Micki Peluso began writing after a personal tragedy. This lead to a first time publication in Victimology: An International Magazine and a career in Journalism. She’s freelanced and been staff writer for one major newspaper, written for two more and has published short fiction and non-fiction, as well as slice of life stories in colleges, magazines and e-zine editions. Her first book was published in 2012; a funny family memoir of love, loss and survival, called, . . . And THE WHIPPOORWILL SANG which won the Nesta CBC Silver Award for ‘Writing That Builds Character’, won third place in the Predators and Editors Contest and first place for People’s Choice Monthly Award. This book is close to her heart since it’s a deathbed promise to her dying child. It has the humor of ‘Cheaper by the Dozen,’ with the heart of ‘To Kill a Mockingbird. Some reviewers liken her writing to a cross between Erma Bombeck and Harper lee. She has over a dozen short stories in ‘Women’s Memoirs’, ‘Tales2inspire’, and ‘Creature Features’. Two of her short horror stories were recently published in an International Award winning anthology called “Speed of Dark.” She is presently working on a collection of short fiction, and slice of life stories in a book collection called, ‘Don’t Pluck the Duck’, due to be released in late 2017. Her first children’s story, ‘The Cat Who Wanted a Dog’ will be released in June of 2017. Author Peluso is a multi-genre and speculative writer who plans to tackle novels next.
It is a day like any other, except the intense heat wave has broken and signs of early fall are in the air.
Around the dining room table of her 100 year old farmhouse Micki Peluso’s six children along with three of their friends eagerly gulp down a chicken dinner. As soon as the last morsel is ravished, the lot of them is off in different directions. Except for the one whose turn it is to do the dishes. After offering her mother a buck if she’ll do them, with an impish grin, the child rushes out the front door, too excited for a hug, calling out, “Bye Mom,” as the door slams shut. For the Peluso’s the nightmare begins.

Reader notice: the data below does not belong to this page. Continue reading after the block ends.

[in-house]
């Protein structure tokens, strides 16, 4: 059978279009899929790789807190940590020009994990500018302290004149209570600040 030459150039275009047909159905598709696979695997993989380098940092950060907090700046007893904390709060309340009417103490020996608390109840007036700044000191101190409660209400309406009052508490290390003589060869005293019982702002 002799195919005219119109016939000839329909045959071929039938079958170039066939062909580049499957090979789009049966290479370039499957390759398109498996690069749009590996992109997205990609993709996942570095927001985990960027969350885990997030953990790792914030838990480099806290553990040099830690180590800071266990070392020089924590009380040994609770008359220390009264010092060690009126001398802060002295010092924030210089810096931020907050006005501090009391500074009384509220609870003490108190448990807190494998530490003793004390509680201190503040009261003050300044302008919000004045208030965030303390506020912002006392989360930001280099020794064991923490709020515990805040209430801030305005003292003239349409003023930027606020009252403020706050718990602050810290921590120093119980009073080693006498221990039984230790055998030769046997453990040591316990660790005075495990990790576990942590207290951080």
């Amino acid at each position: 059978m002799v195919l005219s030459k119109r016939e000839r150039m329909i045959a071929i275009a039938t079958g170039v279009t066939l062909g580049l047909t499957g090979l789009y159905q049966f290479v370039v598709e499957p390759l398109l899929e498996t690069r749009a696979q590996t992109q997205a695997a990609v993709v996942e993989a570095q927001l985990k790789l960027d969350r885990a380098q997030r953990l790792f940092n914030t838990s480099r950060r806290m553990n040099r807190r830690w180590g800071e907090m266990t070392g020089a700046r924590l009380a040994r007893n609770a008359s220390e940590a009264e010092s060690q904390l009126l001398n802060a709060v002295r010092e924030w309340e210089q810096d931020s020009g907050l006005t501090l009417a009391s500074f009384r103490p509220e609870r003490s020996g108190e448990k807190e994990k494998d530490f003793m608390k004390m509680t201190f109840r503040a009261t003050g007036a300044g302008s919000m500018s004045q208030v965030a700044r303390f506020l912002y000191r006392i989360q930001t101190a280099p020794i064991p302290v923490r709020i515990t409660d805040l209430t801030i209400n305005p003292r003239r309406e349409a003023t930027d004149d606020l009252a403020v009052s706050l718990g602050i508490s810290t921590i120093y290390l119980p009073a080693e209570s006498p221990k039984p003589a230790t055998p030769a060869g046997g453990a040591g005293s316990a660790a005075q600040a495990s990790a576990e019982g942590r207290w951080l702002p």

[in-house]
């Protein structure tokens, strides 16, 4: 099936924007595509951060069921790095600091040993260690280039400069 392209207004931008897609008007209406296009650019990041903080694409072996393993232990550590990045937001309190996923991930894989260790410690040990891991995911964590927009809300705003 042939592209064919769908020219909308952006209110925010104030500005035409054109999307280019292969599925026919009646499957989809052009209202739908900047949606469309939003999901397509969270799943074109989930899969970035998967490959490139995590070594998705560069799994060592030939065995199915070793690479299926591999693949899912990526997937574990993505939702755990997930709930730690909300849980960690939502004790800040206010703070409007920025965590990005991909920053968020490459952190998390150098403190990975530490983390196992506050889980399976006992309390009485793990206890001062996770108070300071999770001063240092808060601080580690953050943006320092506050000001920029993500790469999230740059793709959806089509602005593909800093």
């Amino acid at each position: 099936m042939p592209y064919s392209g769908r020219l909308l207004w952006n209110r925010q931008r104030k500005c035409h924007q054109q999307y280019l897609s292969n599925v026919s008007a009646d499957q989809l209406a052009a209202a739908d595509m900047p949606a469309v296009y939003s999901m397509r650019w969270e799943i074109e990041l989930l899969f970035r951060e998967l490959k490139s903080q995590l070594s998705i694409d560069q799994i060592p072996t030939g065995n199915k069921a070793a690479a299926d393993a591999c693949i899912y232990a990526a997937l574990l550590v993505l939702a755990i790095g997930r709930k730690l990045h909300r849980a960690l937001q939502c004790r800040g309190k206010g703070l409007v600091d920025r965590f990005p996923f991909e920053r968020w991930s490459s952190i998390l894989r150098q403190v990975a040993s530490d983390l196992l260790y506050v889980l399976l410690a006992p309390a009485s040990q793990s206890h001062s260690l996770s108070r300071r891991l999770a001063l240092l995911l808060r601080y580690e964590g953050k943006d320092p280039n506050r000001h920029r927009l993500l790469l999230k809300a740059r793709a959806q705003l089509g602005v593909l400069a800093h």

Micki and Butch face the horror every parent fears—awaiting the fate of one of their children. While sitting vigil in the ICU waiting room, Micki traverses the past, as a way of dealing with an inconceivable future.
From the bizarre teenage elopement with her high school sweetheart, Butch, in a double wedding with her own mother, to comical family trips across country in an antiquated camper with six kids and a dog, they leave a path of chaos, antics and destruction in their wake. Micki relives the happy times of raising six children while living in a haunted house, as the young parents grow up with their kids. She bravely attempts to be the man of the house while her husband, Butch is working out of town.
Hearing strange noises, which all the younger kids are sure is the ghosts, Micki tiptoes down to the cellar, shotgun in hand and nearly shoots an Idaho potato that has fallen from the pantry and thumped down the stairs. Of course her children feel obligated to tell the world.
Just when their lives are nearly perfect, tragedy strikes—and the laughter dies. A terrible accident takes place in the placid valley nestled within the Susquehanna Mountains in the town of Williamsport, Pennsylvania. On a country lane just blocks from the family’s hundred year old haunted farmhouse, lives are changed forever.
In a state of shock, Micki muses through their delightful past to avoid confronting an uncertain future—as the family copes with fear and apprehension.
One of her six children is fighting for life in Intensive Care. Both parents are pressured by doctors to disconnect Noelle, their fourteen-year-old daughter. Her beautiful girl, funny and bright, who breathes life into every moment, who does cartwheels in piles of Autumn leaves, who loves to sing and dance down country roads, and above all loves her family with all her soul. How can Micki let this child go?
The family embarks upon yet another journey, to the other side of sorrow and grasps the poignant gift of life as they begin. . .to weep. . .to laugh. . .to grieve. . .to dance—and forgive.
To learn more about Micki Peluso, or to purchase her book, …AND THE WHIPPOORWILL SANG,